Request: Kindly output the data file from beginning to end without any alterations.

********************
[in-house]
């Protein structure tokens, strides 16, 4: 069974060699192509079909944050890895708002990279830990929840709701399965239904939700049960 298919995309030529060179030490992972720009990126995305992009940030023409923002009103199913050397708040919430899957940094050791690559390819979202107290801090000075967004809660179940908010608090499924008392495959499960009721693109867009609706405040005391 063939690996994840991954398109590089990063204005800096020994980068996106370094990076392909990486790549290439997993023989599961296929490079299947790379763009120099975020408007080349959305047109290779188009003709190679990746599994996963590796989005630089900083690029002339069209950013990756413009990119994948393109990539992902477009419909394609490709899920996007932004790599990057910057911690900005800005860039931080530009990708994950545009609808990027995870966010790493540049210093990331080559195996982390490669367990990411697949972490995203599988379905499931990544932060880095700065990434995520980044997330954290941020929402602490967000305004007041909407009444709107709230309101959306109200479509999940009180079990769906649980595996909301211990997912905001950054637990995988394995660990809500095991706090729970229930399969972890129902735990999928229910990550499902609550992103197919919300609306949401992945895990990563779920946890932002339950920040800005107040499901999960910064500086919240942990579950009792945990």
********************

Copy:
[in-house]
């Protein structure tokens, strides 16, 4: 069974060699192509079909944050890895708002990279830990929840709701399965239904939700049960 298919995309030529060179030490992972720009990126995305992009940030023409923002009103199913050397708040919430899957940094050791690559390819979202107290801090000075967004809660179940908010608090499924008392495959499960009721693109867009609706405040005391 063939690996994840991954398109590089990063204005800096020994980068996106370094990076392909990486790549290439997993023989599961296929490079299947790379763009120099975020408007080349959305047109290779188009003709190679990746599994996963590796989005630089900083690029002339069209950013990756413009990119994948393109990539992902477009419909394609490709899920996007932004790599990057910057911690900005800005860039931080530009990708994950545009609808990027995870966010790493540049210093990331080559195996982390490669367990990411697949972490995203599988379905499931990544932060880095700065990434995520980044997330954290941020929402602490967000305004007041909407009444709107709230309101959306109200479509999940009180079990769906649980595996909301211990997912905001950054637990995988394995660990809500095991706090729970229930399969972890129902735990999928229910990550499902609550992103197919919300609306949401992945895990990563779920946890932002339950920040800005107040499901999960910064500086919240942990579950009792945990």